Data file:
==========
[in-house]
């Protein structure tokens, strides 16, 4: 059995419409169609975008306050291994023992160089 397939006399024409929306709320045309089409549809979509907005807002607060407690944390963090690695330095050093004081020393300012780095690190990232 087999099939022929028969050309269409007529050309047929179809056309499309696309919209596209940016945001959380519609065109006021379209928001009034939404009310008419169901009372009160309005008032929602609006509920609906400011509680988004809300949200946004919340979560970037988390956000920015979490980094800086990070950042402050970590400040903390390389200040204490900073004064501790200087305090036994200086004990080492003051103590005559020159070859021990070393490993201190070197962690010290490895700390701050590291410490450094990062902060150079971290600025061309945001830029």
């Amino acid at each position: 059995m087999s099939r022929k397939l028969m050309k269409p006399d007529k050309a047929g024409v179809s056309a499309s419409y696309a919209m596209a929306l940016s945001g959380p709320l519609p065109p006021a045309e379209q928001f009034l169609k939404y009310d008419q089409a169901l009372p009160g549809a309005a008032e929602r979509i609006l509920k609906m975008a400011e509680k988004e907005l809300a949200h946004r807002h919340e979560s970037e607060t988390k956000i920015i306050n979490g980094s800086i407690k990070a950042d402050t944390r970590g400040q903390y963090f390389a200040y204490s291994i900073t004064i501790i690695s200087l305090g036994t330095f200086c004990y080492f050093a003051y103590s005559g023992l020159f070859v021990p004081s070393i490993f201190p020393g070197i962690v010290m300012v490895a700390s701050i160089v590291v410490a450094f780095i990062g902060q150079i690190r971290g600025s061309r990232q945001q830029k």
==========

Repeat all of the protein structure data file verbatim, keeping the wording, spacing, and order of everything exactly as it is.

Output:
[in-house]
């Protein structure tokens, strides 16, 4: 059995419409169609975008306050291994023992160089 397939006399024409929306709320045309089409549809979509907005807002607060407690944390963090690695330095050093004081020393300012780095690190990232 087999099939022929028969050309269409007529050309047929179809056309499309696309919209596209940016945001959380519609065109006021379209928001009034939404009310008419169901009372009160309005008032929602609006509920609906400011509680988004809300949200946004919340979560970037988390956000920015979490980094800086990070950042402050970590400040903390390389200040204490900073004064501790200087305090036994200086004990080492003051103590005559020159070859021990070393490993201190070197962690010290490895700390701050590291410490450094990062902060150079971290600025061309945001830029």
């Amino acid at each position: 059995m087999s099939r022929k397939l028969m050309k269409p006399d007529k050309a047929g024409v179809s056309a499309s419409y696309a919209m596209a929306l940016s945001g959380p709320l519609p065109p006021a045309e379209q928001f009034l169609k939404y009310d008419q089409a169901l009372p009160g549809a309005a008032e929602r979509i609006l509920k609906m975008a400011e509680k988004e907005l809300a949200h946004r807002h919340e979560s970037e607060t988390k956000i920015i306050n979490g980094s800086i407690k990070a950042d402050t944390r970590g400040q903390y963090f390389a200040y204490s291994i900073t004064i501790i690695s200087l305090g036994t330095f200086c004990y080492f050093a003051y103590s005559g023992l020159f070859v021990p004081s070393i490993f201190p020393g070197i962690v010290m300012v490895a700390s701050i160089v590291v410490a450094f780095i990062g902060q150079i690190r971290g600025s061309r990232q945001q830029k």